Let’s face it – your dealership’s employee handbook is likely out of date, even if you just updated it in the past few years. Labor and employment laws continue to undergo significant changes at an astonishing rate. As a result, it is important to periodically review and revise your handbook in order to ensure that policies, practices, and procedures comply with applicable laws and other current obligations and requirements. What better time than end of year, so that you can roll out your revised employee handbook in January 2020?
Updating The Employee Handbook – A Chore No More
So you’ve resolved to update your dealership’s handbook – now what? Think of your employee handbook as a “best practices” guide that sets forth key expectations for employees, as well as any notices or policies that are required by law. Thus, as an initial matter, it is important to realize that there is no one-size-fits-all approach. Policies that may be imperative for some dealerships are unimportant to others.
Generally speaking, employee handbooks should include the policies on the following key topics: equal employment opportunity and non-discrimination/harassment/retaliation; at-will employment; leaves of absence; reasonable accommodations for pregnancy or disability; drugs in the workplace/drug testing; weapons/violence in the workplace; wage and hour; and discipline.
This listing may not be enough for your organization, however. Your dealership may also need policies that speak to safety rules, use of electronic devices, confidentiality, use of social media, dress and appearance standards, and arbitration of employment disputes if you require employees sign a separate arbitration agreement.
It is also important to ensure that your handbook is specifically tailored to the jurisdiction where you do business – ideally with the assistance of your go-to employment lawyer. Over the past several years, state and local governments have enacted laws that impose requirements upon dealerships over and above what federal law requires. Most notably, state and local laws have expressly codified protections for additional groups of individuals (e.g., members of the LGBTQ community and those with dreadlocks) and have imposed additional paid leave obligations upon dealerships.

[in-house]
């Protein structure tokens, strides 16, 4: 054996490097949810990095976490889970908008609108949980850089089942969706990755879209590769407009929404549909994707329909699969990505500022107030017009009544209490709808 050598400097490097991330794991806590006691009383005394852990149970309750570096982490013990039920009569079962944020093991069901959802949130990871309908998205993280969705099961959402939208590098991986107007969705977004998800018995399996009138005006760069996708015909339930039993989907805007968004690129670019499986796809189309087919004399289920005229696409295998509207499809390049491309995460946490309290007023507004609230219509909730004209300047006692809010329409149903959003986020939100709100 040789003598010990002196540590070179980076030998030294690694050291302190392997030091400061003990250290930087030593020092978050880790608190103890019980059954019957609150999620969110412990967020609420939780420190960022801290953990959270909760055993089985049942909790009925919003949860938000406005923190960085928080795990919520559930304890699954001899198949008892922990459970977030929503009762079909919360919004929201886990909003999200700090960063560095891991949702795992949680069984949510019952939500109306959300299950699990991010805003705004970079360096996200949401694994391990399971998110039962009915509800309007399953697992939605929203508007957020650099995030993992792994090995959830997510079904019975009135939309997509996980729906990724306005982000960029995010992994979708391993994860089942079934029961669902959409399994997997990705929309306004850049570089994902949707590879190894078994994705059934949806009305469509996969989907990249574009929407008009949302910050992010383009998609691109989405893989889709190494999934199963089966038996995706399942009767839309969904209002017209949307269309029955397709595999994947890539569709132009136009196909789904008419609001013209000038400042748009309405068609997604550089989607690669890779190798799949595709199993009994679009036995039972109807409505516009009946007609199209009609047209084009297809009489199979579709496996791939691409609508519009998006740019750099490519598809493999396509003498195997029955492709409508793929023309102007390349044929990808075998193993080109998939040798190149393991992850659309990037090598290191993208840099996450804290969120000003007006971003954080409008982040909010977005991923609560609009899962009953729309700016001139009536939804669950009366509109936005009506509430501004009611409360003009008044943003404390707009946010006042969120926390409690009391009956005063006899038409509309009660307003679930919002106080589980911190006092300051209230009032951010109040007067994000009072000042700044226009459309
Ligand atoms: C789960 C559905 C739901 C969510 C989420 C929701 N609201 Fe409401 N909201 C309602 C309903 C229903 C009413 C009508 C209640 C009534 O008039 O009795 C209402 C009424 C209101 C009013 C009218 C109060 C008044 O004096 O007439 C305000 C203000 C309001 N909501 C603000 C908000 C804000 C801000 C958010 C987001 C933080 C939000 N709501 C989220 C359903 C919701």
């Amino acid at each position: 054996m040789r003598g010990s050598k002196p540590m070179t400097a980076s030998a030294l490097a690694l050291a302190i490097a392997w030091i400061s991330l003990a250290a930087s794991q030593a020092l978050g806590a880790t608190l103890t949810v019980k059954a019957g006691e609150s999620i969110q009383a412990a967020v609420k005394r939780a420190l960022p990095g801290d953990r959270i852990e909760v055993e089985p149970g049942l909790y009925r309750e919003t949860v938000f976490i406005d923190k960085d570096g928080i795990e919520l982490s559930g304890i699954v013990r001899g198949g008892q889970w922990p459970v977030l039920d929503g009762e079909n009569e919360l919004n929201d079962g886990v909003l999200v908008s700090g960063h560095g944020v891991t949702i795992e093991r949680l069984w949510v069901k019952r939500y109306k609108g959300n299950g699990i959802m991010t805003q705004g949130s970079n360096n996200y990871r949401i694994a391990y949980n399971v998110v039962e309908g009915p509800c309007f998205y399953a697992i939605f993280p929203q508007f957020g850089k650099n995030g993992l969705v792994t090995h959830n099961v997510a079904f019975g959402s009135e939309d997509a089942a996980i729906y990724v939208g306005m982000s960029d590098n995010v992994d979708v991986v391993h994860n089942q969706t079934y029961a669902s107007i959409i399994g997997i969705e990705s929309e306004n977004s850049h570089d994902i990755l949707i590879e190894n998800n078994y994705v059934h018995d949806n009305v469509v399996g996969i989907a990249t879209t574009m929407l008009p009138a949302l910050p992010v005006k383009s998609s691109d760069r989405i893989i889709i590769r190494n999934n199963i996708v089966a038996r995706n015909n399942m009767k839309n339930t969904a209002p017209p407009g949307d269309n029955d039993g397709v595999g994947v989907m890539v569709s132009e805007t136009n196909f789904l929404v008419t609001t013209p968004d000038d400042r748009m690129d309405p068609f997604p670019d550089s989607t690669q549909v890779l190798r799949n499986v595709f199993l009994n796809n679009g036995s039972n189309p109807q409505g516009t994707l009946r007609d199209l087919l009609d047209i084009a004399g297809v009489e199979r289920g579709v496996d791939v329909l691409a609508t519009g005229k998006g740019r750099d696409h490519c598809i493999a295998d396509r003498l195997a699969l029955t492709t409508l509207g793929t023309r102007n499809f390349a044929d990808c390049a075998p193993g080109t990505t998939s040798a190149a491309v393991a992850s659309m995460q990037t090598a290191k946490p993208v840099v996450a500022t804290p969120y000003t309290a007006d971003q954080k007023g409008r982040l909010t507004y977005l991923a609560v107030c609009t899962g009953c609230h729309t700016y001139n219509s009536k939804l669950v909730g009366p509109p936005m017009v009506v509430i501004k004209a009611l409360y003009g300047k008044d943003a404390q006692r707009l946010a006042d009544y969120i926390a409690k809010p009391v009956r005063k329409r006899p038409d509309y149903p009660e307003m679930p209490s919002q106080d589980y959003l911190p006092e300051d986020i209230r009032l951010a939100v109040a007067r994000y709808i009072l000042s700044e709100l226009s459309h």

Dealerships with multistate operations should be especially careful when reviewing their policies, as something that is a non-issue in one state may land an employer in hot water in another. For example, California prohibits use-it-or-lose-it vacation policies, while Mississippi does not. As another example, Louisiana requires that all accrued vacation be paid out upon separation of employment, but numerous other states have not adopted such a requirement. If you fail to comply with each state’s nuances, you may unwittingly subject your dealership to significant penalties.
When updating the employee handbook, be sure to include revised dates or an index of when policies were revised. You should also maintain copies of the revised or superseded policies for a period of time (at least five years). This is particularly critical for online handbooks. You should print out and save a hard copy, and also electronically save it in an archives folder. If an investigation or lawsuit arises, your attorney will want to see the policies that existed at the time relevant to the claim, which may not necessarily be the current version.
Tying Up Loose Ends – Other Necessary Chores
While an updated employee handbook is a great start, your end-of-year list must also include a few other chores. First, simply updating the handbook is not enough. You must also distribute the revised version to your workforce and have employees sign an acknowledgement of receipt (or demonstrate electronic receipt).
Second, you should ensure that the signed acknowledgement is promptly placed in the employee’s personnel file (or stored electronically in an organized fashion). All too often, dealerships only learn that the signature on a key document – such as the handbook acknowledgement – is missing after trouble arises. It is better to ensure that you have a 100% signature rate now when things are calm.
What good are your policies if your managers do not know the best way to apply and enforce them? Thus, the third item on this list is for your organization to train your management team on the policies in the employee handbook and how they should be applied. Indeed, this training should occur regularly. If your organization has not conducted management training in the past couple of years, rolling out a revised handbook is a great reason to do it. While you are conducting training for your managers, it may also be a good idea to host an all-employee session to introduce any policy revisions and remind your employees of your workplace rules.
Finally, you have to actually follow the policies in your handbook in a consistent way. Many employment discrimination lawsuits stem from inequitable application and enforcement of policies.
End-Of-Year Cleaning – The Next Big Thing?
The end of the year is a great reason to establish new, ongoing habits for your organization. If nothing else, setting aside this time of year to review your employee handbook (even if you decide updates are unnecessary) is a best practice. It will ensure adequate communication with your dealership’s workforce, compliance with ever-changing employment laws, and solid evidence that you provide regular training to your management team. But, most importantly, it will reduce your dealership’s risk of a legal claim.